The Songs of Resistance, 2023, handi, wood, fabric
    A Vessel Full of Hope,
    2023, audio, stereo

    Dorota Gawęda & Eglė Kulbokaitė

    Who or what is being commemorated here with votive offerings? Nature that once was and is being more and more suppressed today? Where is the miraculous emergency rescue that a votive offering commonly celebrates? The pavilion in the garden - affectionately called a dacha by the von Meiss family - combines two historical models: the picturesque English landscape garden and the private weekend house from the Baltic-Slavic culture. Both once promised relaxation as well as refuge in romanticized nature. Here, however, the longing for originality does not remain a nostalgic indulgence in past times; on the contrary, it points to a new future worth living in. The flowers are artificial through and through, do not fade and can be memory, memorial and new beginning at the same time.

    The installation Freestanding Votive Flowers (I-VII) by Dorota Gawęda & Eglė Kulbokaitė is complemented by a video screening and incorporates further aspects of their artistic work. In Mouthless Part II (Retrograde Sequence), which can be seen during a screening in August, the aesthetics of landscape painting come into play - this time as morphing GAN animation, the algorithmic process behind Deep Fakes - with landscapes slowly flowing into each other and constantly changing. Images of transience and transformative power are juxtaposed with man-made and one-dimensional categories of "nature" and "culture".

    Freestanding Votive Flowers (I–VII), 2022, stainless steel, LED-flowers
    Mouthless Part II (Retrograde Sequence),
    2023, video (HD, stereo)

    Lithic Alliance

    A recess opens up before our feet. Our gaze falls onto elongated objects of pottery that were formed from local earth, construed and kilned there. For the latter, field firing was used, a technique that was already used to harden ceramics more than 5 000 years ago. Now the objects display small notches and ornamental patterns on their surface, reminiscent of scales or individual vertebrae, of fossilized plants or even the tip of an arrow. In their ambiguity they remain ambivalent, leaving the question from which time they originate unanswered. This speculative character is captured in the title of the installation.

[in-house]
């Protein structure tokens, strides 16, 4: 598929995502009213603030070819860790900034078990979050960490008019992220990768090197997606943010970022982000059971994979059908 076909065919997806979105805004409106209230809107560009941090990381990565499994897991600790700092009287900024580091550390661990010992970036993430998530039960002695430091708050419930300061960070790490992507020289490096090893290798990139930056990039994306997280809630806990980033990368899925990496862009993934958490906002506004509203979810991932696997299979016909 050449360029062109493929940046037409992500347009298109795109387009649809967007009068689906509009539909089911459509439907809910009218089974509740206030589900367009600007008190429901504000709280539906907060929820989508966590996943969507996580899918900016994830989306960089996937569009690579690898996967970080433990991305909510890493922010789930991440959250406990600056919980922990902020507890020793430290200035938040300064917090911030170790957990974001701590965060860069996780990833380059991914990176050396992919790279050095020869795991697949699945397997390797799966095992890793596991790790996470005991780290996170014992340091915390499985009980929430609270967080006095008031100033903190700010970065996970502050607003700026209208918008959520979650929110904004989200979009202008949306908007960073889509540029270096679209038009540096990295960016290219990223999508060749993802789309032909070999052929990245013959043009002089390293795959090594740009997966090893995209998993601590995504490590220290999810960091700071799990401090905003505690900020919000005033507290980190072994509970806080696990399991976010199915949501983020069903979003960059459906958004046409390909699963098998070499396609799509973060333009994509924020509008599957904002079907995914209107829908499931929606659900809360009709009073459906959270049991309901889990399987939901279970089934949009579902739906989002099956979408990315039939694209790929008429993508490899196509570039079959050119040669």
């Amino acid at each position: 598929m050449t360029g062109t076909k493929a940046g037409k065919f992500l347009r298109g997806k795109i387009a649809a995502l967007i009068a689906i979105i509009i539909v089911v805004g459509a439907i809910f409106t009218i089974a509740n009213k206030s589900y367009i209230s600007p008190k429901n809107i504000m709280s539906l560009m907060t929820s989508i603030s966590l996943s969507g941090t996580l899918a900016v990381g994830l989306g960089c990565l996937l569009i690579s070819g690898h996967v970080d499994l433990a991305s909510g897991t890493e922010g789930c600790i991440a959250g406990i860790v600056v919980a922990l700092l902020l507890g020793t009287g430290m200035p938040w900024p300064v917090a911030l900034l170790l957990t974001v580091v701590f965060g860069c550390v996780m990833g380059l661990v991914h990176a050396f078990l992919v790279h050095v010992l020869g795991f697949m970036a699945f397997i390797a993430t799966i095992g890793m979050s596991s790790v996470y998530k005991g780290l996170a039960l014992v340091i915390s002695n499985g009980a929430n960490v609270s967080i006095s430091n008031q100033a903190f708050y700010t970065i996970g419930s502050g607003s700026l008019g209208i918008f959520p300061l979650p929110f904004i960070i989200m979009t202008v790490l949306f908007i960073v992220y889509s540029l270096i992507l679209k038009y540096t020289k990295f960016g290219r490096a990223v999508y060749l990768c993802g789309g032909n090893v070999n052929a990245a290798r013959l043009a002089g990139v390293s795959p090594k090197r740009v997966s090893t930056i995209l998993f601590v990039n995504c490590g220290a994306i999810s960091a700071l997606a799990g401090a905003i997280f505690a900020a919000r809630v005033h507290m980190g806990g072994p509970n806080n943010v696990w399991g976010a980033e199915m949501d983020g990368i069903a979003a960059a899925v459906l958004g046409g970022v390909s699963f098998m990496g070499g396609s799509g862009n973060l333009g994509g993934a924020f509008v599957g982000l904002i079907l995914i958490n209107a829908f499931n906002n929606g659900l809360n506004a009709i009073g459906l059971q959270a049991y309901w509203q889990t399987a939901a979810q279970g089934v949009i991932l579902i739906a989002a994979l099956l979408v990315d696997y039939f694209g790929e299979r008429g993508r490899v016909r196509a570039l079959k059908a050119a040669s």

With the installation Fossil Fantasies, Lithic Alliance picks up on the themes to which the fluid collective has devoted itself time and again: for example, the consideration that earth is not simply dead matter nor the simple accumulation of geological layers. Rather, it is a reservoir of encounters and energies; a living actor and witness of past and present times. Man has recently taken up the exploration of these temporalities. Thus, the installation itself resembles an archaeological excavation: an example of this is the grid of the roofing, which serves as a means of surveying. The orange roof creates an artificial atmosphere in the pit, symbolic of that filter - the anthropocentric gaze - through which we seek to explore our environment. Accordingly, the influence of humans on the planet is also a central element for Lithic Alliance: the collective also deals with the traces that humans leave on the earth. At the end of the exhibition, the objects will be buried - a condensed message for the future?

    Fossile Fantasien – Zähne von heute beissen ins Ungewisse, 2023, wood, clay, PVC, galvanized iron

    Dunja Herzog

    How often do crafts fall into oblivion and are replaced by new, more efficient variants? Dunja Herzog addresses this question in the installation HUM IV. It is composed of three beehives made of bound straw. During the exhibition, three bee colonies find their nesting holes here. The baskets, which were developed in the European Middle Ages, are not very popular today: the most widespread are wooden boxes, which, with their inserted boards, are designed to extract as much honey as possible, but not to create an adequate dwelling for the insects.